BlackBerry Aiming to Help Automakers Develop a Safe and Secure Connected Car With its QNX Hypervisor 2.0

The name BlackBerry is known for providing the world’s most secure smartphones. The company is now addressing safety and security, two of the most important factors for next-generation connected and autonomous vehicle software, with the launch of QNX Hypervisor 2.0.

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This new real-time Type 1 Hypervisor based on QNX SDP 7.0, BlackBerry’s most advanced and secure 64-bit embedded operating system, enables developers to partition and isolate safety-critical environments from non-safety critical conditions, ensuring that no critical systems are put at risk.

The BlackBerry QNX Hypervisor 2.0 creates various virtual software containers, such that any hiccup or breach in a single car functional domain can be isolated and does not impact or create vulnerabilities in other domains of the car.

One example is the virtual cockpit, which uses a single System on a Chip (SoC) to run both an infotainment system and the car’s digital instrument cluster, which comprises the speedometer, odometer and gas tank indicator. The digital instrument cluster interfaces with critical driving systems and thus needs to be both safety certified and architected in such a way that security is ironclad. With QNX Hypervisor 2.0, each of these two systems is isolated and kept safe, so that if the infotainment system were to crash, it would not take the safety-critical systems down with it.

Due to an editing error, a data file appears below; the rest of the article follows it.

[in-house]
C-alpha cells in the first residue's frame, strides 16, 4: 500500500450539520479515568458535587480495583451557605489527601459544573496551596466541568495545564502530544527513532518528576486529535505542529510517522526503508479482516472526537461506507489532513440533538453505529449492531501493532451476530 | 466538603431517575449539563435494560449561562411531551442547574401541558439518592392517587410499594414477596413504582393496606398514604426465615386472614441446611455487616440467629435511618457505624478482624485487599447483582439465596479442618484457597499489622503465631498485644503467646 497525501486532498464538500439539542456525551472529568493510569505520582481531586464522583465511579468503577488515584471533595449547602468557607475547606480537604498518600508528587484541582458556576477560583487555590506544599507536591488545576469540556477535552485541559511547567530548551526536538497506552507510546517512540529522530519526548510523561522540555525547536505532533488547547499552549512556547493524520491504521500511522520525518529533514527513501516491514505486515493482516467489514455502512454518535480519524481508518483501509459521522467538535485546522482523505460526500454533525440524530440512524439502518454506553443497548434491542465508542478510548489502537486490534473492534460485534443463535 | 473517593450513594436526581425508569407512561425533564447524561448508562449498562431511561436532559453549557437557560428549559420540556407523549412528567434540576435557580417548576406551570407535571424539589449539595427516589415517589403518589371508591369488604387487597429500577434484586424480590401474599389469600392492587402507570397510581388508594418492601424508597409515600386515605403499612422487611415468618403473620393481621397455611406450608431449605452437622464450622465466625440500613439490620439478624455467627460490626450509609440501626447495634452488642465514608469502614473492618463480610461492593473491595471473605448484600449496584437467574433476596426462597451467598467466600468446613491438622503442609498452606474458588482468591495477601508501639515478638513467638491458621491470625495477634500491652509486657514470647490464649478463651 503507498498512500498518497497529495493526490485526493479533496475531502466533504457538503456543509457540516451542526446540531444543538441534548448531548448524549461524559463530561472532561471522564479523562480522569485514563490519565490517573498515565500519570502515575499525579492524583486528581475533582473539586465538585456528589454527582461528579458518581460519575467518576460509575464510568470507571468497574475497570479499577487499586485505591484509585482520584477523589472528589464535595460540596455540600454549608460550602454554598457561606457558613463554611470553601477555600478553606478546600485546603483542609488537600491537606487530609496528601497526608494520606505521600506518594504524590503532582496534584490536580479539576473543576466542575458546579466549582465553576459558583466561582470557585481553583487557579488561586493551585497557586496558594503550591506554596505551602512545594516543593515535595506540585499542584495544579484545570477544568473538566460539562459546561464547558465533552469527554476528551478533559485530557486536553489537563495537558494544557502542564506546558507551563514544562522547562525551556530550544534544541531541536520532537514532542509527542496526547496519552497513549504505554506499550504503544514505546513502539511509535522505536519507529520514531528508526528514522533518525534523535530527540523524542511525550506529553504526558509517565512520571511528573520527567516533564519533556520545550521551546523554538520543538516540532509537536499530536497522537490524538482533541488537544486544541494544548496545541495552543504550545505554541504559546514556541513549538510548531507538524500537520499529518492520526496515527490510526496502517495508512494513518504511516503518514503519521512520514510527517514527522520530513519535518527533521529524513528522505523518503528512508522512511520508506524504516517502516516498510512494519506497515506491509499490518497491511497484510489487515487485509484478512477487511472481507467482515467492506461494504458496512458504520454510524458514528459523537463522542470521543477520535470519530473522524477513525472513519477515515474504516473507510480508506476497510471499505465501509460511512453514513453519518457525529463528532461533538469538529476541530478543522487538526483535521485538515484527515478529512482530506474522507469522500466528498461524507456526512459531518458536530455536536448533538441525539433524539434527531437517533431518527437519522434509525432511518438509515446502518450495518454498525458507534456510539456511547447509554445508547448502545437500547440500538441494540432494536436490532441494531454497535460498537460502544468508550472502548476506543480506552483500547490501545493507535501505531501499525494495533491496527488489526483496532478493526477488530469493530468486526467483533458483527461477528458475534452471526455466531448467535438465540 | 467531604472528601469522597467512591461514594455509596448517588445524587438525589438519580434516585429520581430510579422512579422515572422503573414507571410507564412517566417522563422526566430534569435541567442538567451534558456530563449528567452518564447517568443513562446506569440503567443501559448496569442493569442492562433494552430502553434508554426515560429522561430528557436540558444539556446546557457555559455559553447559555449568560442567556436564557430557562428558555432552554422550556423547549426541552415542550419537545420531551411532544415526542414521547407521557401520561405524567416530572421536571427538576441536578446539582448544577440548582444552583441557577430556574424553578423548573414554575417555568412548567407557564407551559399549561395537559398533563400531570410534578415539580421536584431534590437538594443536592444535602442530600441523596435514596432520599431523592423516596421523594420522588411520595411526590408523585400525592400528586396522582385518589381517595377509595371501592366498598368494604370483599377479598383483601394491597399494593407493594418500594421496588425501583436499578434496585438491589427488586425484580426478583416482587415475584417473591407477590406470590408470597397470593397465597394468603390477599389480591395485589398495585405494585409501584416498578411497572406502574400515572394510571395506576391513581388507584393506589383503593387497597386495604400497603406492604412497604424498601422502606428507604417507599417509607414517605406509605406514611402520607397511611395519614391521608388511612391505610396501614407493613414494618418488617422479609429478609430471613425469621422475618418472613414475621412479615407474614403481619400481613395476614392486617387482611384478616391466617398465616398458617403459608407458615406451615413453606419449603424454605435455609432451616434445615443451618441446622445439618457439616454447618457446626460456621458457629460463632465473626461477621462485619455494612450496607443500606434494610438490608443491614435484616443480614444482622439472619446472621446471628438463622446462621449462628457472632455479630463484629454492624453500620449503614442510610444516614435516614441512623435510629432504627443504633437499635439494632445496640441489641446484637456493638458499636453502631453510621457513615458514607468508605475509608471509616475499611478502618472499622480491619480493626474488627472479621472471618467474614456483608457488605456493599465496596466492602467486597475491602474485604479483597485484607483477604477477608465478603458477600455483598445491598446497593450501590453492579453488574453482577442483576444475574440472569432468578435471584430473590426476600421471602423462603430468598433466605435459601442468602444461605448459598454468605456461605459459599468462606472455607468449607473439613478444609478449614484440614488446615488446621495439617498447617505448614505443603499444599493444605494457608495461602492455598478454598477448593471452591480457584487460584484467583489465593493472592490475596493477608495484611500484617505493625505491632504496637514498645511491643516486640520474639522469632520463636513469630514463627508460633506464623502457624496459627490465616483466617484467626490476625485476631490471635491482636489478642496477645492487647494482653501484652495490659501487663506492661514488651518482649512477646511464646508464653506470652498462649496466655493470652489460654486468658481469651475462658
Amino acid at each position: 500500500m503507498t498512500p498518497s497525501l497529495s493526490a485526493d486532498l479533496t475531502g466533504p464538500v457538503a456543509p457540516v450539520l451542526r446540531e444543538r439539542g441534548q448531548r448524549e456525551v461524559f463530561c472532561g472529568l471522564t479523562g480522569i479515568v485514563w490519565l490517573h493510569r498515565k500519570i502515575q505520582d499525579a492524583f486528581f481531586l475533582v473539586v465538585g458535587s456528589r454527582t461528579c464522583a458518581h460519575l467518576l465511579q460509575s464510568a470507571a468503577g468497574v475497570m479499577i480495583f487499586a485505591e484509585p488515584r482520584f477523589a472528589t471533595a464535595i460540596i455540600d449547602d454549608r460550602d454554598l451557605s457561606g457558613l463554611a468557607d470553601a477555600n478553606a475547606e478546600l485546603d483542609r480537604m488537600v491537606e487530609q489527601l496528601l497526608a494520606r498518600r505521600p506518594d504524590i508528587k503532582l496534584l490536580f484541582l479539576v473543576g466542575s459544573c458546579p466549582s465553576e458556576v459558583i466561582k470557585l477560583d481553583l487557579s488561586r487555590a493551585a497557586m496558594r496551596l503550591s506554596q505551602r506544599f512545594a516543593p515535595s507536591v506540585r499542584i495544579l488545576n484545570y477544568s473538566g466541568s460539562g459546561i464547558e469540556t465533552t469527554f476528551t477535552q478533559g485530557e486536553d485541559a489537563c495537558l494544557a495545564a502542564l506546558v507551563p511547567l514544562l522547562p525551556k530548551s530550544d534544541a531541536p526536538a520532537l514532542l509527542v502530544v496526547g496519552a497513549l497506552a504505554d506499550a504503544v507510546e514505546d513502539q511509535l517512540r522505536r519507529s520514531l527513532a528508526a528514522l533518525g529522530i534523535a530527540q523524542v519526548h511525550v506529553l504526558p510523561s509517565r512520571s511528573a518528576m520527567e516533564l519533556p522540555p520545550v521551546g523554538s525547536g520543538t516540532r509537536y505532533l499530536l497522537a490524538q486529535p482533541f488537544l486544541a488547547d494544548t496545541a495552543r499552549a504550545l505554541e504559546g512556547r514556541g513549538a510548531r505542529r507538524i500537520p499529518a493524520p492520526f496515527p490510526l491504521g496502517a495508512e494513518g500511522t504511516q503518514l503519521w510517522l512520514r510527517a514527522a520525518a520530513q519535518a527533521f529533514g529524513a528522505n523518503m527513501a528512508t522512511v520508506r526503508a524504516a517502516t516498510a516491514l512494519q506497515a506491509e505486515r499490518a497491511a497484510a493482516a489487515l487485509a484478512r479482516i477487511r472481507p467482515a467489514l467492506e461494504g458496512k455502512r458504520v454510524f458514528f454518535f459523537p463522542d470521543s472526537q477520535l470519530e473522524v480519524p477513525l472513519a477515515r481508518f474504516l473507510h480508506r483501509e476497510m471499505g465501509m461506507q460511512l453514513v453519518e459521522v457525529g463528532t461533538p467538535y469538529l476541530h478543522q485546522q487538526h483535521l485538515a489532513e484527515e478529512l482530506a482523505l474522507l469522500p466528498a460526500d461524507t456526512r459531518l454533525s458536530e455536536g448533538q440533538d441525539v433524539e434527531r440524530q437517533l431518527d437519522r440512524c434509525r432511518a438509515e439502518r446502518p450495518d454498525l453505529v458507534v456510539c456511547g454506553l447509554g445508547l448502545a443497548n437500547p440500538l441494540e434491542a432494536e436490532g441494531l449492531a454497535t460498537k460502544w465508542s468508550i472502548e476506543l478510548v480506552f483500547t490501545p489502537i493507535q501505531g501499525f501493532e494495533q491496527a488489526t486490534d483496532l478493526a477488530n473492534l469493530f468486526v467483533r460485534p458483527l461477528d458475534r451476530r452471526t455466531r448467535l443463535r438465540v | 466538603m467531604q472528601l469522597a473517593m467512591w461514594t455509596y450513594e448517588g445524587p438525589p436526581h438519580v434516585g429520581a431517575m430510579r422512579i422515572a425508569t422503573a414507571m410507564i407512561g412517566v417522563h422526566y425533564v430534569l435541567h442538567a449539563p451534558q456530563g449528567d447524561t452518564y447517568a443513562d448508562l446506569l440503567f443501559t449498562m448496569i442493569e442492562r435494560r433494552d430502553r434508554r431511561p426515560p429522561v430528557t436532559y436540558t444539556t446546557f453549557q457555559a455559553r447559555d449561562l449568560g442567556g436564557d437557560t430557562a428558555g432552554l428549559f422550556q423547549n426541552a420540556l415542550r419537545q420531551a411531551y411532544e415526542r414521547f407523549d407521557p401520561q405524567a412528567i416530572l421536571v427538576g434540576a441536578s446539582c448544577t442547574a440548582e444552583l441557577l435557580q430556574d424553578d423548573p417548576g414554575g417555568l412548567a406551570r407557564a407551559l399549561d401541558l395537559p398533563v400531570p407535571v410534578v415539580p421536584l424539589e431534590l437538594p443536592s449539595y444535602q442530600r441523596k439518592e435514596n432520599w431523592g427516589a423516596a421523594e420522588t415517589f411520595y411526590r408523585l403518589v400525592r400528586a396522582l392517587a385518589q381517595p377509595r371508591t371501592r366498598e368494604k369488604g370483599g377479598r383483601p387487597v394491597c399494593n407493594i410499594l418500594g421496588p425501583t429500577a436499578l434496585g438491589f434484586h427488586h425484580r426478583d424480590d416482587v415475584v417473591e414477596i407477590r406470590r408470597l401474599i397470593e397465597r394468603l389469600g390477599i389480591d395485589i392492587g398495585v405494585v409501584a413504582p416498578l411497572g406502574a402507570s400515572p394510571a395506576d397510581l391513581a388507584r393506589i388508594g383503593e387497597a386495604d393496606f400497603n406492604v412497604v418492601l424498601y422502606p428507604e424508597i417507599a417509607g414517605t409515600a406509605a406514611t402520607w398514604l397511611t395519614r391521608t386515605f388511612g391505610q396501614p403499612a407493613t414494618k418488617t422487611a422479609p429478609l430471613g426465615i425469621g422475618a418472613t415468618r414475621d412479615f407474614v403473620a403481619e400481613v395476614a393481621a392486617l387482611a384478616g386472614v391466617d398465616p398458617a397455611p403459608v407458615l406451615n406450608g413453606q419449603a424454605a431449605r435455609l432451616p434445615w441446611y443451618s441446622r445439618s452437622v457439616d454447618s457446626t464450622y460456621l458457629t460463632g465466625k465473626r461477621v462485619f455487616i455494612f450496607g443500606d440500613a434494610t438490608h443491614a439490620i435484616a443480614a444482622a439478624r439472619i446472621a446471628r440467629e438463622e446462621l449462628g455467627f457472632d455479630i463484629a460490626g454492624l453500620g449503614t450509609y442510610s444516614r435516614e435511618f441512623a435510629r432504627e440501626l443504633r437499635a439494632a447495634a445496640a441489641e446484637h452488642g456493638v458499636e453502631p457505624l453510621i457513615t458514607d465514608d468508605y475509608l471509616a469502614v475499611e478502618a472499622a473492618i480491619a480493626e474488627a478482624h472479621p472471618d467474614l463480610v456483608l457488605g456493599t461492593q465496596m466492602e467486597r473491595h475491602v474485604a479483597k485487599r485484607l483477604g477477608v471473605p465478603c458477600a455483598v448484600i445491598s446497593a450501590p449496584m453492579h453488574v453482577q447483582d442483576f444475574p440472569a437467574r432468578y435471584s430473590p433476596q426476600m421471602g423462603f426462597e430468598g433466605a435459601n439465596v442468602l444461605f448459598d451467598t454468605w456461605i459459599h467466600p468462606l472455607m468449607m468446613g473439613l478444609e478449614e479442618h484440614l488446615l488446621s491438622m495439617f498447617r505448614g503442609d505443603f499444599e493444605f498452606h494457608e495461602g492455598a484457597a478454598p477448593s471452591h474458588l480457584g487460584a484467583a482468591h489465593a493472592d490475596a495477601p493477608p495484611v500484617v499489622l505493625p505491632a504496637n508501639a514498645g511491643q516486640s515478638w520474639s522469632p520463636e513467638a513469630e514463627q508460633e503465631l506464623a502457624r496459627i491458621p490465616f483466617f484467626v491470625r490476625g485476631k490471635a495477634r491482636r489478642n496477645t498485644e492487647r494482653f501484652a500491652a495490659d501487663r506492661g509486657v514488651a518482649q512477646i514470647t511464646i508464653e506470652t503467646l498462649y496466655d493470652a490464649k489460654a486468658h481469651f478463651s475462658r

“There is no safety without security,” said John Wall, senior vice president and head of BlackBerry QNX. “If hackers can access a car through a non-critical ECU system, they can tamper or take over safety-critical areas, such as the steering system, brakes or engine. BlackBerry’s QNX Hypervisor 2.0 safeguards against these types of attacks and is a key component of our multi-level approach to securing connected and autonomous vehicles.”

BlackBerry also announced that Qualcomm Technologies has adopted QNX Hypervisor 2.0 as part of certain digital cockpit solutions. Combining BlackBerry’s hypervisor with the high-performance compute and connectivity capabilities of the Qualcomm Snapdragon 820Am automotive platform can support automakers to integrate the infotainment system and instrument cluster using the same SoC. Support for QNX Hypervisor 2.0 on the Snapdragon 820Am automotive platform is available for evaluation by Qualcomm Technologies’ customers today.

BlackBerry’s QNX Hypervisor 2.0 complies with IEC 61508 SIL 3 for industrial safety, IEC 62304 for medical device software, and ISO 26262 ASIL D for automotive safety.

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